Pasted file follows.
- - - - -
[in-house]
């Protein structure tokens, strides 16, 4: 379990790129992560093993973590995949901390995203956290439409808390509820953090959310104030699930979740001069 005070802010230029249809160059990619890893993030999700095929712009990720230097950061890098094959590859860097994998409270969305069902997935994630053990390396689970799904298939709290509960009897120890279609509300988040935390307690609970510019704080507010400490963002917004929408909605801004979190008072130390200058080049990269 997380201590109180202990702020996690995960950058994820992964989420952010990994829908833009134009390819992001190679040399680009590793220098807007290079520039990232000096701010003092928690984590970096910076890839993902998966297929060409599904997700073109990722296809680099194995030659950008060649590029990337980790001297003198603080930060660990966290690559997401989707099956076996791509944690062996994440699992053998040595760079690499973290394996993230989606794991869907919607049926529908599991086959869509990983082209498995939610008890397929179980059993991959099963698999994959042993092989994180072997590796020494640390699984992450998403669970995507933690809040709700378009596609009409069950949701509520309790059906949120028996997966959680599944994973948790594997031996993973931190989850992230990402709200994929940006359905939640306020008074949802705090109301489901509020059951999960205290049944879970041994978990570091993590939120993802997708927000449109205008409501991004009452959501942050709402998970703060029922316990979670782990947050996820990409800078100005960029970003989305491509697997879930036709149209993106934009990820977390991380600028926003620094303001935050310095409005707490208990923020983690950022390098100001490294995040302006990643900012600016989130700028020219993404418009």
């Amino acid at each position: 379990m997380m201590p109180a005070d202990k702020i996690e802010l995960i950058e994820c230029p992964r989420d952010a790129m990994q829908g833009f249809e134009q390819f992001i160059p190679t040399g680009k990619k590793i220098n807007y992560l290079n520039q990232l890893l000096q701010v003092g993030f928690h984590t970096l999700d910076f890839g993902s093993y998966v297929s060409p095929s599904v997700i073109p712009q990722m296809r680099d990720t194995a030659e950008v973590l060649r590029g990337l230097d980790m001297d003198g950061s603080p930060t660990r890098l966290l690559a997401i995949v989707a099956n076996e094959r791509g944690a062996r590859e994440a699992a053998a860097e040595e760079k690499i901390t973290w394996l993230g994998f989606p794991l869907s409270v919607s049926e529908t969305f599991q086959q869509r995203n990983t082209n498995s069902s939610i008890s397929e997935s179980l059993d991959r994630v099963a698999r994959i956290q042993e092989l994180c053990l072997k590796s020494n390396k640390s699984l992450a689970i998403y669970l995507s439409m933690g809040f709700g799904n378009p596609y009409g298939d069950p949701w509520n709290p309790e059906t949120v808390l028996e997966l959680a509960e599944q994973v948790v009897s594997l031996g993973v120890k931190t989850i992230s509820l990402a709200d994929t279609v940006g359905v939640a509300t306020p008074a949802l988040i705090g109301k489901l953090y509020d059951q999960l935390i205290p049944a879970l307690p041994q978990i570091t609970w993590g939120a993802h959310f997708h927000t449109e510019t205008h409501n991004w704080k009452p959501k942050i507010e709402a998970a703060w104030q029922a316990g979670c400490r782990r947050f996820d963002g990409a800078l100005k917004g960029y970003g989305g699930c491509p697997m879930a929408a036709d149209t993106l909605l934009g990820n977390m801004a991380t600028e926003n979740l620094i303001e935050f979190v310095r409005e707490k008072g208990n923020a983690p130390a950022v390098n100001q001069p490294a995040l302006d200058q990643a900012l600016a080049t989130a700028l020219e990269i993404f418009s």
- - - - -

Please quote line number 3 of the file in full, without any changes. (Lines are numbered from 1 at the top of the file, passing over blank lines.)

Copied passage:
């Amino acid at each position: 379990m997380m201590p109180a005070d202990k702020i996690e802010l995960i950058e994820c230029p992964r989420d952010a790129m990994q829908g833009f249809e134009q390819f992001i160059p190679t040399g680009k990619k590793i220098n807007y992560l290079n520039q990232l890893l000096q701010v003092g993030f928690h984590t970096l999700d910076f890839g993902s093993y998966v297929s060409p095929s599904v997700i073109p712009q990722m296809r680099d990720t194995a030659e950008v973590l060649r590029g990337l230097d980790m001297d003198g950061s603080p930060t660990r890098l966290l690559a997401i995949v989707a099956n076996e094959r791509g944690a062996r590859e994440a699992a053998a860097e040595e760079k690499i901390t973290w394996l993230g994998f989606p794991l869907s409270v919607s049926e529908t969305f599991q086959q869509r995203n990983t082209n498995s069902s939610i008890s397929e997935s179980l059993d991959r994630v099963a698999r994959i956290q042993e092989l994180c053990l072997k590796s020494n390396k640390s699984l992450a689970i998403y669970l995507s439409m933690g809040f709700g799904n378009p596609y009409g298939d069950p949701w509520n709290p309790e059906t949120v808390l028996e997966l959680a509960e599944q994973v948790v009897s594997l031996g993973v120890k931190t989850i992230s509820l990402a709200d994929t279609v940006g359905v939640a509300t306020p008074a949802l988040i705090g109301k489901l953090y509020d059951q999960l935390i205290p049944a879970l307690p041994q978990i570091t609970w993590g939120a993802h959310f997708h927000t449109e510019t205008h409501n991004w704080k009452p959501k942050i507010e709402a998970a703060w104030q029922a316990g979670c400490r782990r947050f996820d963002g990409a800078l100005k917004g960029y970003g989305g699930c491509p697997m879930a929408a036709d149209t993106l909605l934009g990820n977390m801004a991380t600028e926003n979740l620094i303001e935050f979190v310095r409005e707490k008072g208990n923020a983690p130390a950022v390098n100001q001069p490294a995040l302006d200058q990643a900012l600016a080049t989130a700028l020219e990269i993404f418009s």